4. Reconfigure the Chef server and the Chef management console (standalone and frontend group members

    of a High Availabilty installation):

    $ sudo chef-server-ctl reconfigure
    $ sudo chef-manage-ctl reconfigure

    This will configure DRBD. The installer will pause and ask for confirmation that DRBD has been set up. Confirm (CTRL-C), and then run the following commands:

    $ drbdadm create-md pc0

    then:

    $ drbdadm up pc0

Secondary Backend

Use the following steps to set up the secondary backend Chef server:

  1. Repeat the same steps as described for the primary backend server.

  2. Create the /etc/opscode/ directory, and then copy the entire contents of the /etc/opscode directory from the primary backend server, including all certificates and the chef-server.rb file.

  3. Reconfigure the Chef server and the Chef management console (standalone and frontend group members

    of a High Availabilty installation):

    $ sudo chef-server-ctl reconfigure
    $ sudo chef-manage-ctl reconfigure

    This will configure DRBD. The installer will pause and ask for confirmation that DRBD has been set up. Confirm (CTRL-C), and then run the following commands:

    $ drbdadm create-md pc0

    then:

    $ drbdadm up pc0

Establish Failover

To establish failover between the two backend servers, do the following:

  1. On the primary backend server, define it as the primary shared device. For Red Hat and CentOS 6:

    $ drbdadm primary --force pc0

    For Ubuntu:

    $ drbdadm -- --overwrite-data-of-peer primary pc0
  2. On the primary backend server, mount the file system. For example, a file system named ext4:

    $ mkfs.ext4 /dev/drbd0

    then:

    $ mkdir -p /var/opt/opscode/drbd/data

    and then:

    $ mount /dev/drbd0 /var/opt/opscode/drbd/data
  3. Synchronize DRBD. This process MUST be allowed to complete to ensure that DRBD is synchronized with all devices.

    Note

    Under normal operation, DRBD dedicates only a portion of the available disk bandwidth to initial/complete re-synchronization. This ensures that new data written to the shared device is also synchronized.

    DRBD can be configured to utilize more bandwidth during the initial synchronization. For Red Hat and CentOS 6:

    $ drbdadm disk-options --resync-rate=1100M pc0

    For Ubuntu:

    $ drbdsetup /dev/drbd0 syncer -r 1100M

    To observe the synchronization process, run the following:

    $ watch -n1 cat /proc/drbd

    Output similar to the following will be shown:

    cat /proc/drbd output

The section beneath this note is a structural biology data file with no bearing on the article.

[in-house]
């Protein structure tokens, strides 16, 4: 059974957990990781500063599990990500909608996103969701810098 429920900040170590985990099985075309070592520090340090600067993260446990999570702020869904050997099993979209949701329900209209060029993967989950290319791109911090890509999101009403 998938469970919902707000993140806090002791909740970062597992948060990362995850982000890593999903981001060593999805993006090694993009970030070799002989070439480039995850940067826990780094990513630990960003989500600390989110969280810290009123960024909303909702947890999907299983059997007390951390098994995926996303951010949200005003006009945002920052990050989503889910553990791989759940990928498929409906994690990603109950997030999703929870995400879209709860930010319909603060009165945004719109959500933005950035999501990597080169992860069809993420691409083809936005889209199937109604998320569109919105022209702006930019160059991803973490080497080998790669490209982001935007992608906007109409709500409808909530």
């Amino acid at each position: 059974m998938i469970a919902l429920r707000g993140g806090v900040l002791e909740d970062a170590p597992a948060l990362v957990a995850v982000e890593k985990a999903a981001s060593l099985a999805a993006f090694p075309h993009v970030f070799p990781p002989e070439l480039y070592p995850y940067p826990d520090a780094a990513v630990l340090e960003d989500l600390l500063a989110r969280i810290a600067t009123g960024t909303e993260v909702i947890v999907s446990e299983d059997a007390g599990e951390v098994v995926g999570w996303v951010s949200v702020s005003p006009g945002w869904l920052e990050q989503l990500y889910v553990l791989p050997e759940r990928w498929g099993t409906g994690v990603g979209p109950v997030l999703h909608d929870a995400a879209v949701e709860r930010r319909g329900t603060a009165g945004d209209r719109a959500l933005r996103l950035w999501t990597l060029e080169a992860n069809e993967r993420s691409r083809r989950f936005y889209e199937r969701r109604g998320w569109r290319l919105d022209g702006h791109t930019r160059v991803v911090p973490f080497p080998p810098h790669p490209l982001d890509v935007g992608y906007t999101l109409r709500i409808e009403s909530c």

version: 8.4.1 (api:1/proto:86[STRIKEOUT:100)
    GIT-hash: 91b4c048c1a0e06777b5f65d312b38d47abaea80 build by
    dag@Build64R6, 2011]12[STRIKEOUT:21 06:08:50
      0: cs:SyncSource ro:Primary/Secondary ds:UpToDate/Inconsistent C r]—-
      ns:3071368 nr:0 dw:0 dr:3075736 al:0 bm:187 lo:0 pe:13 ua:4 ap:0 ep:1
      wo:b oos:12685660
      [==>……………..] sync'ed: 19.5% (12388/15372)M
      finish: 0:11:00 speed: 19,188 (24,468) K/sec

    Synchronization is complete hen the ds: section reads UpToDate/UpToDate.

  4. When synchronization is complete, run the following command on the primary backend server:

    $ touch /var/opt/opscode/drbd/drbd_ready
  5. Reconfigure the primary Chef server:

    $ sudo chef-server-ctl reconfigure
  6. Run the following command on the secondary backend server:

    $ touch /var/opt/opscode/drbd/drbd_ready
  7. Reconfigure the secondary Chef server:

    $ sudo chef-server-ctl reconfigure

Frontend

For each frontend server, use the following steps to set up the Chef server:

  1. Install the Chef server package. For Red Hat and CentOS 6:

    $ rpm -Uvh /tmp/chef-server-core-<version>.rpm

    For Ubuntu:

    $ dpkg -i /tmp/chef-server-core-<version>.deb

    After a few minutes, the Chef server will be installed.

  2. Create the /etc/opscode/ directory, and then copy the entire contents of the /etc/opscode directory from the primary backend server, including all certificates and the chef-server.rb file.

  3. Reconfigure the Chef server and the Chef management console (standalone and frontend group members

    of a High Availabilty installation):

    $ sudo chef-server-ctl reconfigure
    $ sudo chef-manage-ctl reconfigure
  4. Start the Chef server:

    $ sudo chef-server-ctl start
  5. Run the following command to create an administrator:

    $ chef-server-ctl user-create USER_NAME FIRST_NAME LAST_NAME EMAIL 'PASSWORD' --filename FILE_NAME

    An RSA private key is generated automatically. This is the user’s private key and should be saved to a safe location. The --filename option will save the RSA private key to a specified path.

    For example: